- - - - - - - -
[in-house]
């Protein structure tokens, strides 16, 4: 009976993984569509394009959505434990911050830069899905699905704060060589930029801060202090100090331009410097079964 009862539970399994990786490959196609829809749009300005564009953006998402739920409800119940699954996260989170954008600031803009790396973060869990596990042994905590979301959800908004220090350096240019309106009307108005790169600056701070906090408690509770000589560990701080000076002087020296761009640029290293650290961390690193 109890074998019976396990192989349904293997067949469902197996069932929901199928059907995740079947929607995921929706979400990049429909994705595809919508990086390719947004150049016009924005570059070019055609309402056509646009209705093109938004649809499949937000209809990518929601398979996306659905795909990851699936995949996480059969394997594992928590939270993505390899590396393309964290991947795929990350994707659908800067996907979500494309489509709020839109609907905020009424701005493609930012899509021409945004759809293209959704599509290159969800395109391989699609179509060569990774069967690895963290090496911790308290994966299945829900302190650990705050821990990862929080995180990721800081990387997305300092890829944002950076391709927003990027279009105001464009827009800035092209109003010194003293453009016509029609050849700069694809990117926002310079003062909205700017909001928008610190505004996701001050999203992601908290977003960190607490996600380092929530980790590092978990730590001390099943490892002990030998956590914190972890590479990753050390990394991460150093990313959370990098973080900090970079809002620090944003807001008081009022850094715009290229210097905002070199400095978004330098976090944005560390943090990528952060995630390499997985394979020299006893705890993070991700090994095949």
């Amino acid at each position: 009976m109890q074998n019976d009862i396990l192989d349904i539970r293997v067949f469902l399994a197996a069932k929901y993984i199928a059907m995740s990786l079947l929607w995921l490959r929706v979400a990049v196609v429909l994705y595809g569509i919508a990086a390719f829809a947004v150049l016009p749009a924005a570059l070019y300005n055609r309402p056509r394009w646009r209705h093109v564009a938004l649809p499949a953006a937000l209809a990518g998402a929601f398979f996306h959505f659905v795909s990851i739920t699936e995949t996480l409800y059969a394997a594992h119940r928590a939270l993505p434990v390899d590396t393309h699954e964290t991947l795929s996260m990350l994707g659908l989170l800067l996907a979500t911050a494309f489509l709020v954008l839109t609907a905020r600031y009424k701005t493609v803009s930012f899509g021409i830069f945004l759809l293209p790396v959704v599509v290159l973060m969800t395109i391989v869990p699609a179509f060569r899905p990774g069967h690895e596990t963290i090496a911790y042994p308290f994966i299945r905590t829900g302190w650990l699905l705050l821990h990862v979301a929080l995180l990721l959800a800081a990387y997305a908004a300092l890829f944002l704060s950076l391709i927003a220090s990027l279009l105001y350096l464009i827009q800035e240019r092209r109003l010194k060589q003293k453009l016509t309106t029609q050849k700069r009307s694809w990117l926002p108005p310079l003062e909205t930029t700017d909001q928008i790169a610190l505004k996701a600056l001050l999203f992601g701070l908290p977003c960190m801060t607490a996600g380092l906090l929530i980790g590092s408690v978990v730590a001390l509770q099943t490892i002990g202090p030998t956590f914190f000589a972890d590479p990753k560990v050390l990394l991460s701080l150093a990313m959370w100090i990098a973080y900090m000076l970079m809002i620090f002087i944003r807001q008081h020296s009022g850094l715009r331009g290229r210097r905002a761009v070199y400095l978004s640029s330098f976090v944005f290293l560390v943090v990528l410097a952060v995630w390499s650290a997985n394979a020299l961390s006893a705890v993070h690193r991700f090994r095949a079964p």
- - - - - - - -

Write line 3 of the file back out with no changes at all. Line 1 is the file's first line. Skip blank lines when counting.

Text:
């Amino acid at each position: 009976m109890q074998n019976d009862i396990l192989d349904i539970r293997v067949f469902l399994a197996a069932k929901y993984i199928a059907m995740s990786l079947l929607w995921l490959r929706v979400a990049v196609v429909l994705y595809g569509i919508a990086a390719f829809a947004v150049l016009p749009a924005a570059l070019y300005n055609r309402p056509r394009w646009r209705h093109v564009a938004l649809p499949a953006a937000l209809a990518g998402a929601f398979f996306h959505f659905v795909s990851i739920t699936e995949t996480l409800y059969a394997a594992h119940r928590a939270l993505p434990v390899d590396t393309h699954e964290t991947l795929s996260m990350l994707g659908l989170l800067l996907a979500t911050a494309f489509l709020v954008l839109t609907a905020r600031y009424k701005t493609v803009s930012f899509g021409i830069f945004l759809l293209p790396v959704v599509v290159l973060m969800t395109i391989v869990p699609a179509f060569r899905p990774g069967h690895e596990t963290i090496a911790y042994p308290f994966i299945r905590t829900g302190w650990l699905l705050l821990h990862v979301a929080l995180l990721l959800a800081a990387y997305a908004a300092l890829f944002l704060s950076l391709i927003a220090s990027l279009l105001y350096l464009i827009q800035e240019r092209r109003l010194k060589q003293k453009l016509t309106t029609q050849k700069r009307s694809w990117l926002p108005p310079l003062e909205t930029t700017d909001q928008i790169a610190l505004k996701a600056l001050l999203f992601g701070l908290p977003c960190m801060t607490a996600g380092l906090l929530i980790g590092s408690v978990v730590a001390l509770q099943t490892i002990g202090p030998t956590f914190f000589a972890d590479p990753k560990v050390l990394l991460s701080l150093a990313m959370w100090i990098a973080y900090m000076l970079m809002i620090f002087i944003r807001q008081h020296s009022g850094l715009r331009g290229r210097r905002a761009v070199y400095l978004s640029s330098f976090v944005f290293l560390v943090v990528l410097a952060v995630w390499s650290a997985n394979a020299l961390s006893a705890v993070h690193r991700f090994r095949a079964p």